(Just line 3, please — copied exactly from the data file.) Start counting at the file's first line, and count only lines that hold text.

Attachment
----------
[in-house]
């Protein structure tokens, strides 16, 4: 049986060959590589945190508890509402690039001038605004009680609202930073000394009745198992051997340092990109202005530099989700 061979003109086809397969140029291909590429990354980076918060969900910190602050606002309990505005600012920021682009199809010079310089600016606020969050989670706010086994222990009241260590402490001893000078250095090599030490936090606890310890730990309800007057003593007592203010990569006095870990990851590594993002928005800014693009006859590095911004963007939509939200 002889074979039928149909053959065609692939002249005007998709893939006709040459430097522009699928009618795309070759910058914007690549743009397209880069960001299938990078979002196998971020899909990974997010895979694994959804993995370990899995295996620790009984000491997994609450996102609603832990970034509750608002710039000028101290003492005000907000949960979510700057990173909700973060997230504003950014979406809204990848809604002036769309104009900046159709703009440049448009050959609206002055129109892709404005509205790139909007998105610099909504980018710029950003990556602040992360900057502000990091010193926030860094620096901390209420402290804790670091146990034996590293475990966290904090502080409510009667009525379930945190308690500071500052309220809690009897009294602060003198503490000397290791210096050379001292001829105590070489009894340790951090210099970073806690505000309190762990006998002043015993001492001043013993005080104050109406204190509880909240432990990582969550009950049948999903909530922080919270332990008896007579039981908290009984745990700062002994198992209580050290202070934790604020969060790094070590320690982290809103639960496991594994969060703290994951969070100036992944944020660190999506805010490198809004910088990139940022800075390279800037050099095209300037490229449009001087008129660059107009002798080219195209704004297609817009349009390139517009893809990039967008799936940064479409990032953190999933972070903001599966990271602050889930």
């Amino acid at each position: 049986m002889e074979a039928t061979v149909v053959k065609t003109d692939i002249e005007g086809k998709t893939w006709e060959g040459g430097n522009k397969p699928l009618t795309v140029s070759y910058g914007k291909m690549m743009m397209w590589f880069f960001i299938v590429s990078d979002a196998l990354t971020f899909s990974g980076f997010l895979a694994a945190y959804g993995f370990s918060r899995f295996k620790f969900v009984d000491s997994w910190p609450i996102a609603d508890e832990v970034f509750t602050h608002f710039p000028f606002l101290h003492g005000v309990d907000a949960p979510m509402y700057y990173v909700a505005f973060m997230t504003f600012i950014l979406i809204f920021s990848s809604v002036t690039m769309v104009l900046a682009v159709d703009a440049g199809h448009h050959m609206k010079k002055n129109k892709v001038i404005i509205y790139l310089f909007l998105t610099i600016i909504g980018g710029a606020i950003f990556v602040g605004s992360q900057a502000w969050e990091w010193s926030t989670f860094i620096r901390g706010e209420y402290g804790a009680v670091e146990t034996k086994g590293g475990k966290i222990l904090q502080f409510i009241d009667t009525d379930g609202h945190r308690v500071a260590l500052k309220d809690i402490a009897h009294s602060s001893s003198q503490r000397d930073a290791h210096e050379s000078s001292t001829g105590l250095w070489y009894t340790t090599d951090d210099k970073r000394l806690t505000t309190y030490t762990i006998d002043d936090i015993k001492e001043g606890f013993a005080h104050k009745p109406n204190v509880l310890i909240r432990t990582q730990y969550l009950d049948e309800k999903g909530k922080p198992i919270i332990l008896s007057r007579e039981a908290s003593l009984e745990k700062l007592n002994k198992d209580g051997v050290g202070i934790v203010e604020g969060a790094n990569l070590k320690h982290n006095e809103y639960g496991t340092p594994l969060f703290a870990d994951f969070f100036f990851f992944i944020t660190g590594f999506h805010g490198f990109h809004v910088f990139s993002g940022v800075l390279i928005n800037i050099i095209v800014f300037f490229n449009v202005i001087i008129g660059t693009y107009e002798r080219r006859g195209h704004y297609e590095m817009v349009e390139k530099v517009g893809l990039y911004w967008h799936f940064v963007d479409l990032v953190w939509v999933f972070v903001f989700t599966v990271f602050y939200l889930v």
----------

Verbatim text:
């Amino acid at each position: 049986m002889e074979a039928t061979v149909v053959k065609t003109d692939i002249e005007g086809k998709t893939w006709e060959g040459g430097n522009k397969p699928l009618t795309v140029s070759y910058g914007k291909m690549m743009m397209w590589f880069f960001i299938v590429s990078d979002a196998l990354t971020f899909s990974g980076f997010l895979a694994a945190y959804g993995f370990s918060r899995f295996k620790f969900v009984d000491s997994w910190p609450i996102a609603d508890e832990v970034f509750t602050h608002f710039p000028f606002l101290h003492g005000v309990d907000a949960p979510m509402y700057y990173v909700a505005f973060m997230t504003f600012i950014l979406i809204f920021s990848s809604v002036t690039m769309v104009l900046a682009v159709d703009a440049g199809h448009h050959m609206k010079k002055n129109k892709v001038i404005i509205y790139l310089f909007l998105t610099i600016i909504g980018g710029a606020i950003f990556v602040g605004s992360q900057a502000w969050e990091w010193s926030t989670f860094i620096r901390g706010e209420y402290g804790a009680v670091e146990t034996k086994g590293g475990k966290i222990l904090q502080f409510i009241d009667t009525d379930g609202h945190r308690v500071a260590l500052k309220d809690i402490a009897h009294s602060s001893s003198q503490r000397d930073a290791h210096e050379s000078s001292t001829g105590l250095w070489y009894t340790t090599d951090d210099k970073r000394l806690t505000t309190y030490t762990i006998d002043d936090i015993k001492e001043g606890f013993a005080h104050k009745p109406n204190v509880l310890i909240r432990t990582q730990y969550l009950d049948e309800k999903g909530k922080p198992i919270i332990l008896s007057r007579e039981a908290s003593l009984e745990k700062l007592n002994k198992d209580g051997v050290g202070i934790v203010e604020g969060a790094n990569l070590k320690h982290n006095e809103y639960g496991t340092p594994l969060f703290a870990d994951f969070f100036f990851f992944i944020t660190g590594f999506h805010g490198f990109h809004v910088f990139s993002g940022v800075l390279i928005n800037i050099i095209v800014f300037f490229n449009v202005i001087i008129g660059t693009y107009e002798r080219r006859g195209h704004y297609e590095m817009v349009e390139k530099v517009g893809l990039y911004w967008h799936f940064v963007d479409l990032v953190w939509v999933f972070v903001f989700t599966v990271f602050y939200l889930v």